D36.1 Bimolecular Elementary Reactions

The collision and reaction of two molecules or atoms in an elementary reaction is a bimolecular elementary reaction. There are two general types of bimolecular elementary reactions. In one type, the two reactants are different:

A + B ⟶ products

The rate law for such a reaction is first-order in [A] and first-order in [B]:

rate = k[A][B]

In the other type of bimolecular elementary reaction, the two reactants are the same:

A + A ⟶ products          or          2 A ⟶ products

The rate law for such a reaction is second-order with respect to [A]:

rate = k[A]2

If a reaction is known to be a bimolecular elementary reaction, then its rate law can be derived by considering how concentration of each reactant affects the number of collisions. This is shown in the figure below for the case of “A + B ⟶ products”. Assuming that the fraction of collisions that results in reaction is the same in all three cases, the rate of reaction doubles when the number (and concentration) of either reactant doubles. The rate law derived from number of collisions agrees with the rate law derived from the reaction equation. A bimolecular reaction is overall second-order.

Figure: Effect of concentration on the frequency of collisions for a bimolecular reaction. (a) A single black molecule moving among 50 white molecules traces the path shown and collides with 5 white molecules in 1 s. Each white molecule that has been struck by a moving black molecule is shown in color. (b) If the number of white molecules is doubled, the frequency of collisions rises to 10 per second. (c) Two black molecules moving among 50 white ones produce 10 collisions per second. The number of collisions can thus be seen to be proportional to both the concentration of white molecules and the concentration of black molecules.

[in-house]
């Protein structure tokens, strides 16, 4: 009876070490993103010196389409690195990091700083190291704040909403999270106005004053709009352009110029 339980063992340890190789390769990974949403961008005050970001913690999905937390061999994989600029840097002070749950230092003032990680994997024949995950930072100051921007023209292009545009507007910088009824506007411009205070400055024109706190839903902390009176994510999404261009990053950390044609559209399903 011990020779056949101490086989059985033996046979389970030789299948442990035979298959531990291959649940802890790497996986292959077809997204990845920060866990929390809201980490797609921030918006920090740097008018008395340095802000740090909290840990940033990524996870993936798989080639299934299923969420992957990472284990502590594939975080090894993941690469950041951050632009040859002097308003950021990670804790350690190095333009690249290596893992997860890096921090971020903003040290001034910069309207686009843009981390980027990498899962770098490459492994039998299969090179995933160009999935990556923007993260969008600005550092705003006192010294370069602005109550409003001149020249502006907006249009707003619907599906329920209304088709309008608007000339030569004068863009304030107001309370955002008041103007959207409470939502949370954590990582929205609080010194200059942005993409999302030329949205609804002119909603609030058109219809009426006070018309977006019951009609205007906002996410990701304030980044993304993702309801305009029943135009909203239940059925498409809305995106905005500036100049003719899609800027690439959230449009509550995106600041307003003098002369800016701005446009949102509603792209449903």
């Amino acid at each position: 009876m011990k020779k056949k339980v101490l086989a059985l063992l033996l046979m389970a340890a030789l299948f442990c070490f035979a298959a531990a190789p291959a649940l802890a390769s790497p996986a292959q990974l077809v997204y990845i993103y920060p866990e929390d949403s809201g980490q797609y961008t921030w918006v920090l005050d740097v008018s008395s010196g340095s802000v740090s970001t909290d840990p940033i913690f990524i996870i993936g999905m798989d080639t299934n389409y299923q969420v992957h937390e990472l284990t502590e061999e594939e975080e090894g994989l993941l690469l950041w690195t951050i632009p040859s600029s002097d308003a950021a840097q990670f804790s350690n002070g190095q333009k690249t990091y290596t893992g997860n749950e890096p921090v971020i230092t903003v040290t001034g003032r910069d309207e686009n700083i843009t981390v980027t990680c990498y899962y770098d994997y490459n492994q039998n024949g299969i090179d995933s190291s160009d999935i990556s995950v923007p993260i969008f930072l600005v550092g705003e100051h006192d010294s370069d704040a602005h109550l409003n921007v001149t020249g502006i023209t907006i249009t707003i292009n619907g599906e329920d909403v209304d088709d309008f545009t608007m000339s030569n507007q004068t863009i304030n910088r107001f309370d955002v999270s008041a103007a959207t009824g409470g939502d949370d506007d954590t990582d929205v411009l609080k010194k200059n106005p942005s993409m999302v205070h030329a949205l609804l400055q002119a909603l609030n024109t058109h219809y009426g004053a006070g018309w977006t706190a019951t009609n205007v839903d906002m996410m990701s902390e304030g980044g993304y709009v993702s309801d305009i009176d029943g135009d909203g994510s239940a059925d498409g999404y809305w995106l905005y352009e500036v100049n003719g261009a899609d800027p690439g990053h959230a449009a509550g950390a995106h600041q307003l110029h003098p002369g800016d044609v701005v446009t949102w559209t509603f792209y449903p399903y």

Some chemical reactions have mechanisms that consist of a single bimolecular elementary reaction. An example is the gas-phase reaction of 1,3-butadiene with ethene to form cyclohexene:

C4H6(g) + C2H4(g) ⟶ C6H10(g)          rate = k[C4H6][C2H4]
Figure: mechanism for the reaction of 1,3-butadiene with ethene to produce cyclohexene. In the transition state, bonds that are breaking (three π bonds) are shown in orange and bonds that are forming (one π bond and two σ bonds) are shown in blue.

Another example of a bimolecular elementary reaction is step 2 in the ozone decomposition mechanism given earlier:

O(g) + O3(g) ⟶ 2O2(g)          rate = k[O][O3]

 

Exercise: Bimolecular Reactions

Exercise: Steric Factor

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Chemistry 109 Fall 2021 by John Moore, Jia Zhou, and Etienne Garand is licensed under a Creative Commons Attribution-NonCommercial-ShareAlike 4.0 International License, except where otherwise noted.